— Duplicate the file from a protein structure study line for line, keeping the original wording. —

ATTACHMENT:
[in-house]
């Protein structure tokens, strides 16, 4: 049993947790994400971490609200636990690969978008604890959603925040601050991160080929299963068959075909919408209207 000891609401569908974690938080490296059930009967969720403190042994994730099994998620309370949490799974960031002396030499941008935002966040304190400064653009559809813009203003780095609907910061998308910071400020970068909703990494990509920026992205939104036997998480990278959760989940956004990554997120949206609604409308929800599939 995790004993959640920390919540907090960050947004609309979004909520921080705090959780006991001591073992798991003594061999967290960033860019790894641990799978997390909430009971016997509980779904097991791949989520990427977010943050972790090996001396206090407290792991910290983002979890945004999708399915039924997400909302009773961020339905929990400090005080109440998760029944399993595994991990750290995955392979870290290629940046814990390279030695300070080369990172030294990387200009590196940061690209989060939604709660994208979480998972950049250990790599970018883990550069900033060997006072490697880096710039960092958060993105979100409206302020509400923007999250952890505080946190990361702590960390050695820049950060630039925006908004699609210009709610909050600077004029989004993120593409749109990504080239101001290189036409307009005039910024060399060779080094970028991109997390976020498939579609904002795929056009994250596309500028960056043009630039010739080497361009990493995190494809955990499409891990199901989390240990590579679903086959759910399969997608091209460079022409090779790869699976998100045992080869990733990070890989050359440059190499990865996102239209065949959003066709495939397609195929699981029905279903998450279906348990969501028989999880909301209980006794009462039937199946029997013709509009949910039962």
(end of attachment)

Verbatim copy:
[in-house]
């Protein structure tokens, strides 16, 4: 049993947790994400971490609200636990690969978008604890959603925040601050991160080929299963068959075909919408209207 000891609401569908974690938080490296059930009967969720403190042994994730099994998620309370949490799974960031002396030499941008935002966040304190400064653009559809813009203003780095609907910061998308910071400020970068909703990494990509920026992205939104036997998480990278959760989940956004990554997120949206609604409308929800599939 995790004993959640920390919540907090960050947004609309979004909520921080705090959780006991001591073992798991003594061999967290960033860019790894641990799978997390909430009971016997509980779904097991791949989520990427977010943050972790090996001396206090407290792991910290983002979890945004999708399915039924997400909302009773961020339905929990400090005080109440998760029944399993595994991990750290995955392979870290290629940046814990390279030695300070080369990172030294990387200009590196940061690209989060939604709660994208979480998972950049250990790599970018883990550069900033060997006072490697880096710039960092958060993105979100409206302020509400923007999250952890505080946190990361702590960390050695820049950060630039925006908004699609210009709610909050600077004029989004993120593409749109990504080239101001290189036409307009005039910024060399060779080094970028991109997390976020498939579609904002795929056009994250596309500028960056043009630039010739080497361009990493995190494809955990499409891990199901989390240990590579679903086959759910399969997608091209460079022409090779790869699976998100045992080869990733990070890989050359440059190499990865996102239209065949959003066709495939397609195929699981029905279903998450279906348990969501028989999880909301209980006794009462039937199946029997013709509009949910039962």